Aplastic Anemia


Aplastic CrisisPreviously, the Ped EM Morsels have requested that we remove the phrase “it’s just a virus” from our lexicons. One simple reason is that viruses can lead to significant illness also (ex, myocarditis, Guillain-Barre). While ordering a million tests and admitting everyone is not the answer, remaining vigilant can help you find subtle, ominous clues (ex, Derm Exam). That odd rash in the setting of fatigue may lead you to diagnose an Aplastic Anemia.


Aplastic Anemia: Basics

  • The diagnosis, evaluation, and treatment of aplastic anemia varies between institutions. [Williams, 2014]
  • “Aplastic Anemia” = tri-lineage peripheral blood cytopenia due to reduced or absent production of hematopoietic cells without cellular infiltration. [Barone, 2015]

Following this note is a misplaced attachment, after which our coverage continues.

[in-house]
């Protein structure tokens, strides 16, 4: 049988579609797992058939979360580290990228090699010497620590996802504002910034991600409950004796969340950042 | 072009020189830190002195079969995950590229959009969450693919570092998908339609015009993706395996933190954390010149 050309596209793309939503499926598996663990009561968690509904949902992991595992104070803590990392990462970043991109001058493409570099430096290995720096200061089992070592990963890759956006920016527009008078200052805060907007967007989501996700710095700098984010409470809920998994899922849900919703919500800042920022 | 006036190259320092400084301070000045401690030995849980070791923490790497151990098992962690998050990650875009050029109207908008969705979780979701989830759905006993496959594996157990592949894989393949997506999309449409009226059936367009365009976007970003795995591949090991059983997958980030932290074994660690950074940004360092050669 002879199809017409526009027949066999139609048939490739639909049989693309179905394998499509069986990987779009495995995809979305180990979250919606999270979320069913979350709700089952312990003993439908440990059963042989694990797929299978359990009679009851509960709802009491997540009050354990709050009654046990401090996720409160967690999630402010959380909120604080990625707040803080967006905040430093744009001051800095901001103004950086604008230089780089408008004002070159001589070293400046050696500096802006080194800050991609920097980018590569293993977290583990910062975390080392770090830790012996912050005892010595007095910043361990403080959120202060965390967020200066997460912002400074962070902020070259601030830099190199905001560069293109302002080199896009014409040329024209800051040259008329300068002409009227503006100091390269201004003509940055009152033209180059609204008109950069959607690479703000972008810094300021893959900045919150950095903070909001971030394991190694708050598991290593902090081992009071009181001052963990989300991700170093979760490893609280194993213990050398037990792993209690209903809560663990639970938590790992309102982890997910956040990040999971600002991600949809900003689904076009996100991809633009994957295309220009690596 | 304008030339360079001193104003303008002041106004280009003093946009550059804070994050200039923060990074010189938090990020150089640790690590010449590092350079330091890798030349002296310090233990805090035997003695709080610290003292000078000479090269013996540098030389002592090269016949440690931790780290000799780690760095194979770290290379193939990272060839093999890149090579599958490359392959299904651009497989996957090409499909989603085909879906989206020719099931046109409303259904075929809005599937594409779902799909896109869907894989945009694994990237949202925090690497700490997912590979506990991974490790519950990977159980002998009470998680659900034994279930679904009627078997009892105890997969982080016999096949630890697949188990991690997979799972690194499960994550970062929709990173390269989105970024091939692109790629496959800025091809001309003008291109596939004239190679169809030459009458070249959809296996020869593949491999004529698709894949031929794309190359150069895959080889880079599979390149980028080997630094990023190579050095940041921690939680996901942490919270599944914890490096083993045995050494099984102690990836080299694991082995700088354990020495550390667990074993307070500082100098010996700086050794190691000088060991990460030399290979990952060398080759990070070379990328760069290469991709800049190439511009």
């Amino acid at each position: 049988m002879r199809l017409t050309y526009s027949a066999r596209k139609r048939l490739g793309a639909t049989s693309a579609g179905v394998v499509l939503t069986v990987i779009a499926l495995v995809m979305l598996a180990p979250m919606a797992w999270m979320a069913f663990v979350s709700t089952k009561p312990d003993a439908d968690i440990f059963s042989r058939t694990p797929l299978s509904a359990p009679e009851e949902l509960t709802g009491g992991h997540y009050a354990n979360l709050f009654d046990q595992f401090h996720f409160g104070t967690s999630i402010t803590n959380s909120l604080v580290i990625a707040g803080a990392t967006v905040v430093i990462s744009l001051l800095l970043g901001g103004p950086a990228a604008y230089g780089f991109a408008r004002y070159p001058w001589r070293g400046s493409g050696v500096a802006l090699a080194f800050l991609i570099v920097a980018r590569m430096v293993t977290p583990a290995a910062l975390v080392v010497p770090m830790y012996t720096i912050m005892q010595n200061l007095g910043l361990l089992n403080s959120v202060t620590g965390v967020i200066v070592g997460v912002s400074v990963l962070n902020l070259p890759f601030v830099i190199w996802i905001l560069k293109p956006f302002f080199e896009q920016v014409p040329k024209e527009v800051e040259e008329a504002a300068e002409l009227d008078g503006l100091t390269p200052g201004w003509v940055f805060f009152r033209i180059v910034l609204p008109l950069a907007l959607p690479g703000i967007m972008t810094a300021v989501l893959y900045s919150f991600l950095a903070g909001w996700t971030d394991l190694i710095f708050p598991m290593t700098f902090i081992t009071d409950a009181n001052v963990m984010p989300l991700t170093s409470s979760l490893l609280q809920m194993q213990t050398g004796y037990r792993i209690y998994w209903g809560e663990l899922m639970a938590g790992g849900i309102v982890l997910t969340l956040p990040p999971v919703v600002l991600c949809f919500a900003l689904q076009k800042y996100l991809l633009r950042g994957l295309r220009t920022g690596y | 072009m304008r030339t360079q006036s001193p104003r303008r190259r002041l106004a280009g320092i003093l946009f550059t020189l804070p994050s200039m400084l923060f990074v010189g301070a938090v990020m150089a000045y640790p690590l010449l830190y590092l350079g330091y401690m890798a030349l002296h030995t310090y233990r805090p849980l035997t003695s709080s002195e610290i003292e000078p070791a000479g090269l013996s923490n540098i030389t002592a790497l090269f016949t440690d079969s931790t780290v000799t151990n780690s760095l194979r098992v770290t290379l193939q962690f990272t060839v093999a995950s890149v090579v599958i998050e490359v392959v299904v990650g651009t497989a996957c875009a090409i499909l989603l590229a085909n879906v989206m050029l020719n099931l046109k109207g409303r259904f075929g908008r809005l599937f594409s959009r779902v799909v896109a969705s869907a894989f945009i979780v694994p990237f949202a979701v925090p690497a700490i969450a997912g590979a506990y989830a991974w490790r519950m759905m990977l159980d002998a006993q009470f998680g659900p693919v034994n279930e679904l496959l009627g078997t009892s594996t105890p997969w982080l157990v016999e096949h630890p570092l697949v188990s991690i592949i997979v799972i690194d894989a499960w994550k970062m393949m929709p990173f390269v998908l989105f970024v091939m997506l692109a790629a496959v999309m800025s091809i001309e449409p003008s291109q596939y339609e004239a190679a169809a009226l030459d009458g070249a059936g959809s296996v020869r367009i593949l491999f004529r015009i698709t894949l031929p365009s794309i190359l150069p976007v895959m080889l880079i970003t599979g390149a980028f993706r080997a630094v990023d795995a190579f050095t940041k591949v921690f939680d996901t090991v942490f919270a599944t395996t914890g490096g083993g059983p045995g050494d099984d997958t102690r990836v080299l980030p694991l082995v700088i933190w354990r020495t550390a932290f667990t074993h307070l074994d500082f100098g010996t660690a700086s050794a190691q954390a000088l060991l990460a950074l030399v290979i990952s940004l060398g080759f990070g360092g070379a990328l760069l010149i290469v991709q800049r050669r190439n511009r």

• Bone marrow failure leads to:
      • Severe anemia
      • Thrombocytopenia
      • Neutropenia
  • Mortality rates have improved with improved supportive care and anti-microbial management.
  • Majority of cases are idiopathic (~70-80%), but can be due to inherited conditions.
    • Fanconi Anemia is the most common inherited bone marrow failure syndrome
    • Dyskeratosis congenita and Schwachmai-Diamond Syndrome also cause aplastic anemia.
  • Can be acquired from:
    • Viral illness (ex, EBV, Hepatitis)
    • Graft-vs-host disease
    • Systemic lupus erythematous
    • Radiation exposure
    • Chemical exposure


Aplastic Anemia: Severity

  • Based on  [Barone, 2015]
  • Non-Severe
    • Neutrophils > 0.5 x10^9/L, but < 1.0 x10^9/L